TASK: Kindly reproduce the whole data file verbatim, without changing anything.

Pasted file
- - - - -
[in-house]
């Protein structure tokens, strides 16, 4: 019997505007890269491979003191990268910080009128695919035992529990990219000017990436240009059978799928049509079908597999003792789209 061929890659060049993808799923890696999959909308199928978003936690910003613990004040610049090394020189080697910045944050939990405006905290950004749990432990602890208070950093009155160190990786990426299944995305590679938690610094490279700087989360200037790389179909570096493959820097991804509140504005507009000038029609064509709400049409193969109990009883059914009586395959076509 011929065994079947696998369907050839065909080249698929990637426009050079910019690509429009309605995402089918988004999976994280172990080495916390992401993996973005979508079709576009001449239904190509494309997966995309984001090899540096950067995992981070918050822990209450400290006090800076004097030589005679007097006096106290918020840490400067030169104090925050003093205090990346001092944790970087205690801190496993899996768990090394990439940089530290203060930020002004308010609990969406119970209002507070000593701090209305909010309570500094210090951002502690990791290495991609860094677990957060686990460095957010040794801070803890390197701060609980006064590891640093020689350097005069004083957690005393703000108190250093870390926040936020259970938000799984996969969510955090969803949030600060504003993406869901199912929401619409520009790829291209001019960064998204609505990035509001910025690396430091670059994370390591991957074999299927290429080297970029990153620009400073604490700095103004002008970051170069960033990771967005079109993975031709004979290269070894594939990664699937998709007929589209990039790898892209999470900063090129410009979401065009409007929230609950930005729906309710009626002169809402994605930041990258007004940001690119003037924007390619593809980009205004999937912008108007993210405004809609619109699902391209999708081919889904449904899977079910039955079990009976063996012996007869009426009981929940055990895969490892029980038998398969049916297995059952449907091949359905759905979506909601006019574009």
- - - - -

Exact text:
[in-house]
């Protein structure tokens, strides 16, 4: 019997505007890269491979003191990268910080009128695919035992529990990219000017990436240009059978799928049509079908597999003792789209 061929890659060049993808799923890696999959909308199928978003936690910003613990004040610049090394020189080697910045944050939990405006905290950004749990432990602890208070950093009155160190990786990426299944995305590679938690610094490279700087989360200037790389179909570096493959820097991804509140504005507009000038029609064509709400049409193969109990009883059914009586395959076509 011929065994079947696998369907050839065909080249698929990637426009050079910019690509429009309605995402089918988004999976994280172990080495916390992401993996973005979508079709576009001449239904190509494309997966995309984001090899540096950067995992981070918050822990209450400290006090800076004097030589005679007097006096106290918020840490400067030169104090925050003093205090990346001092944790970087205690801190496993899996768990090394990439940089530290203060930020002004308010609990969406119970209002507070000593701090209305909010309570500094210090951002502690990791290495991609860094677990957060686990460095957010040794801070803890390197701060609980006064590891640093020689350097005069004083957690005393703000108190250093870390926040936020259970938000799984996969969510955090969803949030600060504003993406869901199912929401619409520009790829291209001019960064998204609505990035509001910025690396430091670059994370390591991957074999299927290429080297970029990153620009400073604490700095103004002008970051170069960033990771967005079109993975031709004979290269070894594939990664699937998709007929589209990039790898892209999470900063090129410009979401065009409007929230609950930005729906309710009626002169809402994605930041990258007004940001690119003037924007390619593809980009205004999937912008108007993210405004809609619109699902391209999708081919889904449904899977079910039955079990009976063996012996007869009426009981929940055990895969490892029980038998398969049916297995059952449907091949359905759905979506909601006019574009």